Proposed Law Blocks Export Of America’s Least Threatening Gun

It would also outlaw hosting design files for 3D printed weapons

Liberator Gun On Display

Cody Wilson/Defence Distributed 2013, via Victoria & Albert Museum

Designed by Defense Distributed, the 3D printed Liberator pistol is both a revolutionary concept and a profoundly mediocre gun. The Liberator is the world's first successful 3D printed gun, capable of firing a single bullet, with only a modest risk of exploding in the hand of the shooter. Shortly after it's creation, the State Department moved to block the group sharing the file online. Now, a proposed rule change to the International Traffic in Arms Regulations could keep all files for 3D printed guns offline.

The change in question is to the definition of "technical data," and it is, unsurprisingly, quite a technical paragraph. From the proposed rules:

Paragraph (a)(1) also sets forth a broader range of examples of formats that ‘‘technical data’’ may take, such as diagrams, models, formulae, tables, engineering designs and specifications, computer-aided design files, manuals or documentation, or electronic media, that may constitute ‘‘technical data.’’ Additionally, the revised definition includes certain conforming changes intended to reflect the revised and newly added defined terms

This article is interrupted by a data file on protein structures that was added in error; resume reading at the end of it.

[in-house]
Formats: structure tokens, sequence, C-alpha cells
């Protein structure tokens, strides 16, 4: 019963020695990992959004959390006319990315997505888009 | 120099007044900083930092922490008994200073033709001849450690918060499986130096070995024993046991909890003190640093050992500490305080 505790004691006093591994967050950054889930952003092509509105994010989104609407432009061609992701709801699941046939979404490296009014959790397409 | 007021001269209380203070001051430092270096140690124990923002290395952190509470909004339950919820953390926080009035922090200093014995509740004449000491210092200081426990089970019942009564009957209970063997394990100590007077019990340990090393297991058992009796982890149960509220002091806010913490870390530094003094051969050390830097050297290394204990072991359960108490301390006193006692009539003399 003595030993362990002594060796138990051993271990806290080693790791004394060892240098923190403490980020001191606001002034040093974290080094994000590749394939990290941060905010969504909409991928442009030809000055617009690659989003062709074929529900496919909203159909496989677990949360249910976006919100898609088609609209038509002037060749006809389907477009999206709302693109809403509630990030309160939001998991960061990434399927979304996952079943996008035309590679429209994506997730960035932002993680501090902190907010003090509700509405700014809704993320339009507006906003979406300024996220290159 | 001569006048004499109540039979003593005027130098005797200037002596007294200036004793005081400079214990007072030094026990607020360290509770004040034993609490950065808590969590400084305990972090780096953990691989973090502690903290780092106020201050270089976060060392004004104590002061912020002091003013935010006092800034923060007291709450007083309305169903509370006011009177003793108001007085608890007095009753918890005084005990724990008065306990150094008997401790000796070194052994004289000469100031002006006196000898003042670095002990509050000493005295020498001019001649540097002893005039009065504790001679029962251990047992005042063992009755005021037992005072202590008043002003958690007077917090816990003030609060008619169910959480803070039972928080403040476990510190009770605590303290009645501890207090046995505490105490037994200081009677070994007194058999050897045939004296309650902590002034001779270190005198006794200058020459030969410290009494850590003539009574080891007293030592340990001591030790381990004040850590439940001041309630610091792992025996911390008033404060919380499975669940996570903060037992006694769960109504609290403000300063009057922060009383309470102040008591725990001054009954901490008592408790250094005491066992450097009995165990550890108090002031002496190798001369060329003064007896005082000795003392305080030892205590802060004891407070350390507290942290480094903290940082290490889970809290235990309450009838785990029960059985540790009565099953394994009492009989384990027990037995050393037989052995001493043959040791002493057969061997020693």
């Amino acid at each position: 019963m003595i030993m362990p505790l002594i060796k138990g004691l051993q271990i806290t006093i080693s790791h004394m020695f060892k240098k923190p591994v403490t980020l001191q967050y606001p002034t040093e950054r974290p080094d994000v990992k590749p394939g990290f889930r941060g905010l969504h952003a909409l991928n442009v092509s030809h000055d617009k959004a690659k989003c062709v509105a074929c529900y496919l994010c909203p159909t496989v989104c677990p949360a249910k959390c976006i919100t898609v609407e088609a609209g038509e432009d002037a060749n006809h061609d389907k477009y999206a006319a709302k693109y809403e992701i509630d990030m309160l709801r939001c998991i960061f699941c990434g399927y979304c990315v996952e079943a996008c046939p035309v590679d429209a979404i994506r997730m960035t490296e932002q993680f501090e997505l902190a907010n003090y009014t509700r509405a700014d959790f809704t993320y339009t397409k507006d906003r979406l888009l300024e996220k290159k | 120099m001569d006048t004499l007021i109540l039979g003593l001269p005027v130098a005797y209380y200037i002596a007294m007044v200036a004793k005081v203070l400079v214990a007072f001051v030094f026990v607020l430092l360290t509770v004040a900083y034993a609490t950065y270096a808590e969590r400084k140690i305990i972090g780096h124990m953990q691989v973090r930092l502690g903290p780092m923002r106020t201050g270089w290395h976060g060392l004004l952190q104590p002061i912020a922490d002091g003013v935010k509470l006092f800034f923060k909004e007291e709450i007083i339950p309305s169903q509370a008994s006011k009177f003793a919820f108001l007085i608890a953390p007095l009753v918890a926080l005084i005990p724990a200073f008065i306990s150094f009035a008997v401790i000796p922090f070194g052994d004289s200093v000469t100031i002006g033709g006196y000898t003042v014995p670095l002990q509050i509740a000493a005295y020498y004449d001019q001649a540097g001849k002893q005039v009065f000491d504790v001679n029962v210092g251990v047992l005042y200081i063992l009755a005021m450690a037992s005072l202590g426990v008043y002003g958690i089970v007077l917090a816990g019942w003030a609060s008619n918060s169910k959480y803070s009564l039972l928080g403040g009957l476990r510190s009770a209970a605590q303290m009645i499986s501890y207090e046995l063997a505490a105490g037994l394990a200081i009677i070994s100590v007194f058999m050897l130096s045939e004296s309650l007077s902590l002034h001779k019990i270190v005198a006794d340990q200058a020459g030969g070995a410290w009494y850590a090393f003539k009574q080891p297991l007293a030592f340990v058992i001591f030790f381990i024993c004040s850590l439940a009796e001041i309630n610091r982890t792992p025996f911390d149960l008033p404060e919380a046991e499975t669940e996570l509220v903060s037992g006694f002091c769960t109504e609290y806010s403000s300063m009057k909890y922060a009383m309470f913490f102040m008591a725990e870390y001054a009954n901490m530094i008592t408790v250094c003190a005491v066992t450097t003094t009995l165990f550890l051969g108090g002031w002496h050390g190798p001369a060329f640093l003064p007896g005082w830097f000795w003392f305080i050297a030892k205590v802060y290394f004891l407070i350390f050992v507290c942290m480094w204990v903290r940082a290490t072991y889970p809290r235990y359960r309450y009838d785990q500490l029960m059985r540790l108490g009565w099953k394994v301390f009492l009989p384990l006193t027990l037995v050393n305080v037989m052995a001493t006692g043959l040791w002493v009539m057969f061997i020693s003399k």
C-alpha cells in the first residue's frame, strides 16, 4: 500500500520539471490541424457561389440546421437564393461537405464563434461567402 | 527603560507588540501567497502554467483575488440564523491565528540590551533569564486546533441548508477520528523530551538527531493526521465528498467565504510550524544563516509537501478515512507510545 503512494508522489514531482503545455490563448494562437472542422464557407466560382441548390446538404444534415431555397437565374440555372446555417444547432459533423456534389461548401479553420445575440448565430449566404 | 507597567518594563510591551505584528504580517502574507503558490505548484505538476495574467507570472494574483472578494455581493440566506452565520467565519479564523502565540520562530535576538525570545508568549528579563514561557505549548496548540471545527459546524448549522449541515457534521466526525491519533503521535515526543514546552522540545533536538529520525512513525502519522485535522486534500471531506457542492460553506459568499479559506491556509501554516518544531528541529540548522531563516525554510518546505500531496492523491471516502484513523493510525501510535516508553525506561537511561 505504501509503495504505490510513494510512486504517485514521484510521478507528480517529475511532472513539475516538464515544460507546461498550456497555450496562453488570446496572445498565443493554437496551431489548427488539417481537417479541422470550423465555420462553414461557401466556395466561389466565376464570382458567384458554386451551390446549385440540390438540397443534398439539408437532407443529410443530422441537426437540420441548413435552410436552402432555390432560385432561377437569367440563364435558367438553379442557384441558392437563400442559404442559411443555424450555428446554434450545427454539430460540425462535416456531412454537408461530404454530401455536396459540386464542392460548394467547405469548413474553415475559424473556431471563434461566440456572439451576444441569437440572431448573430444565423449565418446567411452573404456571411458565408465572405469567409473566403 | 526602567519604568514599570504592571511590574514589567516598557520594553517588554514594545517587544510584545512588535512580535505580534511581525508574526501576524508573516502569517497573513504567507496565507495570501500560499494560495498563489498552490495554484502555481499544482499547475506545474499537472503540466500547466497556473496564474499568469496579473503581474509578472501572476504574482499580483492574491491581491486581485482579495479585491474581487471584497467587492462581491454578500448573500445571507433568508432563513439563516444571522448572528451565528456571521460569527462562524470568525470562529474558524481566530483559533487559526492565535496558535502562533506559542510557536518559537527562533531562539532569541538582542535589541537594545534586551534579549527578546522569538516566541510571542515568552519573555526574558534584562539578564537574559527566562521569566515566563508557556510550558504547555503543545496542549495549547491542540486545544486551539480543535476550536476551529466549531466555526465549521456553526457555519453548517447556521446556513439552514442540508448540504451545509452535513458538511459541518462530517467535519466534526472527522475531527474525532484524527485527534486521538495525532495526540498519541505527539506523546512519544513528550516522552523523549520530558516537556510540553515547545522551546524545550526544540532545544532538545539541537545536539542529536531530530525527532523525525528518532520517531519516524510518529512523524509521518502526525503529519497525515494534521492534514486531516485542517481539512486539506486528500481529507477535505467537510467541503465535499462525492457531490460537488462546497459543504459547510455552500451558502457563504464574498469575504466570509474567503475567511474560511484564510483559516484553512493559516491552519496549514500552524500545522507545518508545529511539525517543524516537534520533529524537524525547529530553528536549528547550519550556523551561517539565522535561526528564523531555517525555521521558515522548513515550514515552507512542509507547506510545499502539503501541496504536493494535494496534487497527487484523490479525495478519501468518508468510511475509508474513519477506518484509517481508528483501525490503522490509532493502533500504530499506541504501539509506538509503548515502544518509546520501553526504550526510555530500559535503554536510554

Essentially, this means that the definition of technical data related to weapons now includes electronic files like schematics for 3D printed weapons. And, thanks to a change in the definition of “required,” exporting the technical data for printing a gun is treated identically to exporting a 3D printed gun itself.

If enacted, the rules could effectively keep 3D printed gun designs off the internet, or at least keep them from being hosted inside the United States. There's a 60-day period for public comment on the rule change, and lasts until August 3rd.